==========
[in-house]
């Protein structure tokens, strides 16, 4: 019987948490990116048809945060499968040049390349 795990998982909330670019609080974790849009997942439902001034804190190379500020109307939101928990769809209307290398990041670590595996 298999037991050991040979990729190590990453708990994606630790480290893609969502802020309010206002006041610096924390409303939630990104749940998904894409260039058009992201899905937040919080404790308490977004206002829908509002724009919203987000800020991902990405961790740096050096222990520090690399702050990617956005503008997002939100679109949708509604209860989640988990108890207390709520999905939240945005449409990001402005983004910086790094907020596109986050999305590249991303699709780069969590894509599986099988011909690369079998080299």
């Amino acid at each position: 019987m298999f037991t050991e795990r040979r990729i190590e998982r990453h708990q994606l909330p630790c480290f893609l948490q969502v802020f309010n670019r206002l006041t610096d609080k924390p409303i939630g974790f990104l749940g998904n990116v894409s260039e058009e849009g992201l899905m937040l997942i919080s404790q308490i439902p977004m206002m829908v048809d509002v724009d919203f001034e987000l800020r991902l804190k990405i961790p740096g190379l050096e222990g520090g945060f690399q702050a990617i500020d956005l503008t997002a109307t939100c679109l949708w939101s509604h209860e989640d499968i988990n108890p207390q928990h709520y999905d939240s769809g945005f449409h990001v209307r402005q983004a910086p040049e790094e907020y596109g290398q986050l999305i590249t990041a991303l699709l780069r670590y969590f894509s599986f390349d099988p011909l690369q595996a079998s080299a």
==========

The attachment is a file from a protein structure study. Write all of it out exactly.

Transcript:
[in-house]
């Protein structure tokens, strides 16, 4: 019987948490990116048809945060499968040049390349 795990998982909330670019609080974790849009997942439902001034804190190379500020109307939101928990769809209307290398990041670590595996 298999037991050991040979990729190590990453708990994606630790480290893609969502802020309010206002006041610096924390409303939630990104749940998904894409260039058009992201899905937040919080404790308490977004206002829908509002724009919203987000800020991902990405961790740096050096222990520090690399702050990617956005503008997002939100679109949708509604209860989640988990108890207390709520999905939240945005449409990001402005983004910086790094907020596109986050999305590249991303699709780069969590894509599986099988011909690369079998080299």
């Amino acid at each position: 019987m298999f037991t050991e795990r040979r990729i190590e998982r990453h708990q994606l909330p630790c480290f893609l948490q969502v802020f309010n670019r206002l006041t610096d609080k924390p409303i939630g974790f990104l749940g998904n990116v894409s260039e058009e849009g992201l899905m937040l997942i919080s404790q308490i439902p977004m206002m829908v048809d509002v724009d919203f001034e987000l800020r991902l804190k990405i961790p740096g190379l050096e222990g520090g945060f690399q702050a990617i500020d956005l503008t997002a109307t939100c679109l949708w939101s509604h209860e989640d499968i988990n108890p207390q928990h709520y999905d939240s769809g945005f449409h990001v209307r402005q983004a910086p040049e790094e907020y596109g290398q986050l999305i590249t990041a991303l699709l780069r670590y969590f894509s599986f390349d099988p011909l690369q595996a079998s080299a």